Tuesday, August 4, 2015
1012 C Street  •  Floresville, TX 78114  •  Phone: 830-216-4519  •  Fax: 830-393-3219  • 

WCN Site Search


Lost & Found

Lost/dognapped: Black Lab/Pyrenees male puppy, about 30 pounds, vaccination tag on collar, last seen on Wood Valley Dr., Wood Valley Acres, Adkins, Sat., July 18 around noon. 210-827-9533.
Found: Dachshund in Abrego Lake Estates, Floresville, on July 23. Call Tracy to describe, 830-477-7779.
*Includes FREE photo online! mywcn.com/lostandfound
More Lost & Found ads ›

Help Wanted

Office Administration - Strong telephone and customer service skills are key for this position. Comfortable with computers and working amongst frequent interruptions - must be proficient in Microsoft Office. Will communicate with customers and vendors via phone and email. Data entry, typing, 10-key by touch and multi-tasking skills required. Apply in person at 1371 FM 1346, LaVernia. No phone calls please.
The 81st & 218th Judicial District Community Supervision and Corrections Department (Adult Probation) is currently seeking qualified applicants for the position of Licensed Chemical Dependency Counselor (LCDC). This is a full-time position that will require travel to the following counties: Atascosa, Frio, Karnes, LaSalle, and Wilson. Requirements: Must be licensed as a chemical dependency counselor through the Texas Department of State Health Services. Starting Salary: $33,705 (Associates Degree), $35,705 (Bachelor’s Degree), plus State benefits and mileage. Closing date: August 14, 2015. Procedure: Applicants should submit resume and license verification to: Renee Merten, Director, 1144 C Street, Floresville, TX 78114 OR via email rmerten@81-218cscd.org. For inquiries contact Renee Merten at 830-393-7317.
More Help Wanted ads ›

Featured Videos





Video Vault ›
You’ve been granted free access to this subscribers only article.

Agriculture Today


Mowing now will not hinder wildflower growth later




E-Mail this Story to a Friend
Print this Story

South Texas Gardener
July 2, 2014 | 3,871 views | Post a comment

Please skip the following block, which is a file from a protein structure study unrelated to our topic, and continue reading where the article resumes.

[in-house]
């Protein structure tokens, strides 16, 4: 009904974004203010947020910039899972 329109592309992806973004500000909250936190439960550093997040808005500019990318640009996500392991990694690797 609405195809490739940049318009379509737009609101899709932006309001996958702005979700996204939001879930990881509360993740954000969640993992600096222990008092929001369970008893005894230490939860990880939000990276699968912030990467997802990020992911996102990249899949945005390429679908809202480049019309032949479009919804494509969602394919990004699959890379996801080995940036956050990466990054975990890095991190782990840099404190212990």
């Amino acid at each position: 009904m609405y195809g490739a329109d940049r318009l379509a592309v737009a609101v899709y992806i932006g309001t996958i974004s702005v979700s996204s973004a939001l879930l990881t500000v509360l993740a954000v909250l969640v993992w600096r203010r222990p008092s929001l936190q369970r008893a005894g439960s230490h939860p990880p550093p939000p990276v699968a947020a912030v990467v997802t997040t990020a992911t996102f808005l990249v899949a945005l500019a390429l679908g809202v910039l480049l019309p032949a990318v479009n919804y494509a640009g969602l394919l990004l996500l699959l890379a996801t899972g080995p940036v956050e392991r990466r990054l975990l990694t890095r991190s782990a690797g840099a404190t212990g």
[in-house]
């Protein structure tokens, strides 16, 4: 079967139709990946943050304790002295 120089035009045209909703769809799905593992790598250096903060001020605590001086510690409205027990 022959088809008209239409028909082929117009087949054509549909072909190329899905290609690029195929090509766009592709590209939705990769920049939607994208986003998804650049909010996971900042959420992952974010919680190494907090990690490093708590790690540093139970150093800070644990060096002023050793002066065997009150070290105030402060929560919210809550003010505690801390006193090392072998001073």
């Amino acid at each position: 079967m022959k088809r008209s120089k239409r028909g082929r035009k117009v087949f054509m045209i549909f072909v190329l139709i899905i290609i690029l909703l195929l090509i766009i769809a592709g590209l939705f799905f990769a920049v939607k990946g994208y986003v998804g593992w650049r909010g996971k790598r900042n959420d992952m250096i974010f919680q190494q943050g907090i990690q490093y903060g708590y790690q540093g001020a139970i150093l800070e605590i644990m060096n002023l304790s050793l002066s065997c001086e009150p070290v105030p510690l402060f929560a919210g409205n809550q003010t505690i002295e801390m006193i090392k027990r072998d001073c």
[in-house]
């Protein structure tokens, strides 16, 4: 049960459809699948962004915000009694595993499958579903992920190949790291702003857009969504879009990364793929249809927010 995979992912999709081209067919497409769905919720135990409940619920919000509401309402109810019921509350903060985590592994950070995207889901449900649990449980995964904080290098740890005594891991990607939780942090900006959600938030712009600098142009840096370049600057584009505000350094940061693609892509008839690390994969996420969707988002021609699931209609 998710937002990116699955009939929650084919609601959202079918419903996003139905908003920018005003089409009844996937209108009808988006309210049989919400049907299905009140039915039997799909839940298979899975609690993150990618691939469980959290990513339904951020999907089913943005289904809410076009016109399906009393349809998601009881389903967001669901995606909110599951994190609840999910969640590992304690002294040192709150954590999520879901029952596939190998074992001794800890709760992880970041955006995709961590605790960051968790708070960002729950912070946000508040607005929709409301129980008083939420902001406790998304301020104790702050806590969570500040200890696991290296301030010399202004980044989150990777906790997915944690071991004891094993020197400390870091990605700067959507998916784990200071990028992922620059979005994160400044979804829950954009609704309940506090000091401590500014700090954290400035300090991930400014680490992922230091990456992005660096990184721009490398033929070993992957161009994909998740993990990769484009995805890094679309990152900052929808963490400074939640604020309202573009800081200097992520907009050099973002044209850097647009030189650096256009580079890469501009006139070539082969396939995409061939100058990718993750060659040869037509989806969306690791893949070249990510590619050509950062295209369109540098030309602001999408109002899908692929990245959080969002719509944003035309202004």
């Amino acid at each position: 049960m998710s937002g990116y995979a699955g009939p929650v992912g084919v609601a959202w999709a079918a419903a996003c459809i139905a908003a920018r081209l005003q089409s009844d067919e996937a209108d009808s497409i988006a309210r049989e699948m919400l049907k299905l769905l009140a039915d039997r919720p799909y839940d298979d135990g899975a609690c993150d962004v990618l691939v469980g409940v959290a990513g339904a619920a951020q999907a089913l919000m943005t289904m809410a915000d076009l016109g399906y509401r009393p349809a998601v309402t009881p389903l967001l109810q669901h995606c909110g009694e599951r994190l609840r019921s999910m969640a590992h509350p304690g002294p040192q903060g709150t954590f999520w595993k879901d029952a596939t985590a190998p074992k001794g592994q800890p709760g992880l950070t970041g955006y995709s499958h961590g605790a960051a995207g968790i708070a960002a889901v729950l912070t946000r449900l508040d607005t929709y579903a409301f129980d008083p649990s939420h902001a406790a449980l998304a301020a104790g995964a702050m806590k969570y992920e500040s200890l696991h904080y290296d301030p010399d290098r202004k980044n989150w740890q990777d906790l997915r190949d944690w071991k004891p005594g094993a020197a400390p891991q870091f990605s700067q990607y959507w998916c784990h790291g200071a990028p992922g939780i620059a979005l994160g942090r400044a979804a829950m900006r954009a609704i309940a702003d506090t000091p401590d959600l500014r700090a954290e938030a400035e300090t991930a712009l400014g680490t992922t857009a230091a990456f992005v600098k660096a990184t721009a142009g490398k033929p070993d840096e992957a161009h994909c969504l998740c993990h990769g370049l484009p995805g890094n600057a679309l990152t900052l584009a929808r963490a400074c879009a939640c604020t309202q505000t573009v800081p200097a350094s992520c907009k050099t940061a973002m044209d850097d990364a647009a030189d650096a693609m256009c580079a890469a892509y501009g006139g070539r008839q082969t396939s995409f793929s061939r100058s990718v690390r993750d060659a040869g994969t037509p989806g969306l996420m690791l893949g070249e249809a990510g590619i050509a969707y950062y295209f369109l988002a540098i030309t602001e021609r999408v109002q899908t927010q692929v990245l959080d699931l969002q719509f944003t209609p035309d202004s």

Q. We want to mow our vacant lot, but we still have wildflowers blooming. If we mow now, will that mean there will be no seed for wildflowers next spring?

A. Not necessarily. Most species of wildflowers have bloomed and matured and dropped their seed. My guess is that you have coreopsis, firewheel, and bee balm still blooming. The coreopsis and firewheel have been blooming for a long period and have dropped considerable seed. The early wildflowers have dropped their seed as well. You could mow, but leave as many bee balm clumps in place as possible to give it a little more time to drop seed.

Q. Is there any reasonable way to control webworms?

A. Webworms are tough to control, because they are often high in the tree. A Bt product sprayed on the foliage where they are feeding will kill them, but it takes a powerful sprayer to get the pesticide into the tree. If you aren’t worried about a pecan crop, you can ignore the infestation. I use a cane pole to reach as many webs as possible and open them up so wasps, birds and the sun can reduce the webworm population.

Q. My neighbors are harvesting bushels of tomatoes, and we are barely getting any fruit set. Did we plant the right varieties? We like Heirlooms and Beefmaster.

A. Most Heirlooms and Beefmaster are indeterminate varieties. They keep producing foliage as long as growing conditions are good and only get around to setting fruit later in the summer when it is often too hot. In our climate, it is best to plant determinate varieties that grow to a relatively small height quickly, and then concentrate on fruit production. At the end of July or early in August, we can replant tomatoes. This time plant determinate heat-setters like Tycoon, Tigress, 602, Phoenix, 444, Solar Fire, Cherry Surprise (BHN 968), or Valley Cat.

Q. Why would our tomatoes have a yellow, swirly pattern in the orange skin? Can we prevent it?

A. Viruses sometimes cause the pattern you describe, but it is more likely stinkbugs. The pests inject their digestive juice in the fruit and feed on the soup that is produced. In either case, you can eat the fruit. Control stinkbugs with Sevin sprayed at the first sign of the insects. Control viruses by selecting virus-resistant tomato varieties and/or covering the cages with agricultural fabric when the tomato plants are young. This will prevent thrips from injecting the disease in the plants.

Calvin Finch is a horticulturist and the director of the Water Conservation and Technology Center at Texas A&M-San Antonio. Hear him on “Gardening South Texas” on KLUP 930 AM radio Saturdays noon to 2 p.m., and 1-3 p.m. Sundays. Or, email him at reader@wcn-online.com.
 

Your Opinions and Comments


Be the first to comment on this story!


You must be logged in to post a comment.




Not a subscriber?
Subscriber, but no password?
Forgot password?

Agriculture Today Archives


Coupons ag-right
Heavenly Touch homeDrama KidsVoncille Bielefeld homeTriple R DC Expertsauto chooserAllstate & McBride Realty

  Copyright © 2007-2015 Wilson County News. All rights reserved. Web development by Drewa Designs.